Refugia: a podcast about renewal
hosted by Debra Rienstra
Welcome to Season 3!
After a year’s hiatus (to finish my book Refugia Faith), I’m back for another season of interviews with fascinating people whose expertise and wisdom can help us understand how to be people of refugia. This season, we’re focusing on “refugia church,” looking for models and ideas for how refugia can thrive in faith communities.
Subscribe on your preferred podcast platform, and look for new episodes each week through November. We’ll conclude with a summary episode, in conversation with my sometime cohost, biologist Prof. David Koetje.
What are refugia??
Refugia are places of shelter where life endures in times of crisis. From out of these small sanctuaries, life re-emerges, and the world is renewed.
We’re exploring what it means for people of faith to be people of refugia. How can we create safe places of flourishing— “micro-countercultures” where we gain strength and spiritual capacity to face the challenges ahead?
Host Debra Rienstra interviews a different guest each week, exploring the evocative idea of refugia from a variety of perspectives, from biology to worship to politics.
This is a podcast, ultimately, about watching for places where God is working at renewal—of the earth, of the church, culture, and society. It’s about seeking how we might participate willingly and courageously in that divine work.
For grammar geeks: “Refugia” is plural. “Refugium” is singular. I try to keep this straight, but both I and my guests mess it up sometimes. Meanwhile, the phrase “people of refugia” seems to reconstrue the word as a singular quality or state of being. I like this term enough, obviously, to put up with the confusing linguistic issues involved!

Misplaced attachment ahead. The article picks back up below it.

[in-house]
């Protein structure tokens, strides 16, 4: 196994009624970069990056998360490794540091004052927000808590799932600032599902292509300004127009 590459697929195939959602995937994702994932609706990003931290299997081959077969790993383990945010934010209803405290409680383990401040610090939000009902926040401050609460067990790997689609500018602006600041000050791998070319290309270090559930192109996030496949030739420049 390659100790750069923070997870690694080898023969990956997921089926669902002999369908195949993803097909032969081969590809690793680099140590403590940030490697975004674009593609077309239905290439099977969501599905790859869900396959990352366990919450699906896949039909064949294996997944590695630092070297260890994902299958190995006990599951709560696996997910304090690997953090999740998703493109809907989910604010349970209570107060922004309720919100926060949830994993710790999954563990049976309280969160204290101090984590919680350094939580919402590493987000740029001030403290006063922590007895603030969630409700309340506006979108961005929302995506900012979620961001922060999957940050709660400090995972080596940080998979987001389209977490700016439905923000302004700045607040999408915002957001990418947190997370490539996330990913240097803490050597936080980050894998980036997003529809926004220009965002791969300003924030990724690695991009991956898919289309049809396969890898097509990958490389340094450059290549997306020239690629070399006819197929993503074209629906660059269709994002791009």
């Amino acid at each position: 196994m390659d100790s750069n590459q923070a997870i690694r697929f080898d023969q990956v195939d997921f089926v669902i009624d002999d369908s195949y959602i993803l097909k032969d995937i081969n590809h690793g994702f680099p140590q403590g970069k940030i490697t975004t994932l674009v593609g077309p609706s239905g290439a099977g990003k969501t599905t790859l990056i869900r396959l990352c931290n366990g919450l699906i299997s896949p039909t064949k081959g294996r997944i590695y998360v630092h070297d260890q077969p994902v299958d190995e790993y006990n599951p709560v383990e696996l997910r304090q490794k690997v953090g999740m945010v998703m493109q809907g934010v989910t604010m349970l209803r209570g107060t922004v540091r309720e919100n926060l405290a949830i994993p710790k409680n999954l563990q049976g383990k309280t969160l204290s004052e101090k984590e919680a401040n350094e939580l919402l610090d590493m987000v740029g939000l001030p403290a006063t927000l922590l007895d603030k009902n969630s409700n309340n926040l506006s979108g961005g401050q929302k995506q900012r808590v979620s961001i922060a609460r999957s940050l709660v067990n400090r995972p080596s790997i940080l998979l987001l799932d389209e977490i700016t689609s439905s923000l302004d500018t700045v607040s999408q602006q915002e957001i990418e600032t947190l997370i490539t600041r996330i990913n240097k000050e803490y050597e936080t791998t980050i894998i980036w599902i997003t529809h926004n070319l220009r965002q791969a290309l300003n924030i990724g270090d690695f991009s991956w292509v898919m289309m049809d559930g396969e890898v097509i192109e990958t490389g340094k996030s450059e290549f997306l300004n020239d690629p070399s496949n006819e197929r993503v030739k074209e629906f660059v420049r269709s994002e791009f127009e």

The art of being human in a God-beloved world.
Like a lot of us, I’m trying to stay faithful and sane as the world continues to change all around us. As a writer and college professor, I combine perspectives from the past—especially the literary tradition—with reflection on contemporary thought. Most of all, I draw on the rich resources of a generous, intelligent, ecumenical, genuine Christianity to explore all aspects of culture.
My latest book, on faith and climate change, is called Refugia Faith: Seeking Hidden Shelters, Ordinary Wonders, and the Healing of the Earth (Fortress 2022). Much of my writing lately focuses on taking the climate crisis seriously and responding with the resources of faith, mercy, and justice.
If you like to learn new things while celebrating the beautiful, lamenting the tragic, and having fun wherever possible—then we’re on the same journey. With the help of good books and good people who are doing hopeful work, we can seek how best to offer our small lives for the greater blessing of the world God loves.
In the face of climate change and other ecological disturbances, you want to try to enhance biodiversity in your own yard. And as people do this, they can not only experiment to try to find combinations of biodiversity that can actually thrive under new climate…
Debra RienstraNovember 20, 2022
I preach, I teach, I write, and so on, for that purpose: to hope that through my puny efforts God can help to rouse the church community. That’s what I think the church needs the most, is to be roused related to our social issues.
Debra RienstraNovember 13, 2022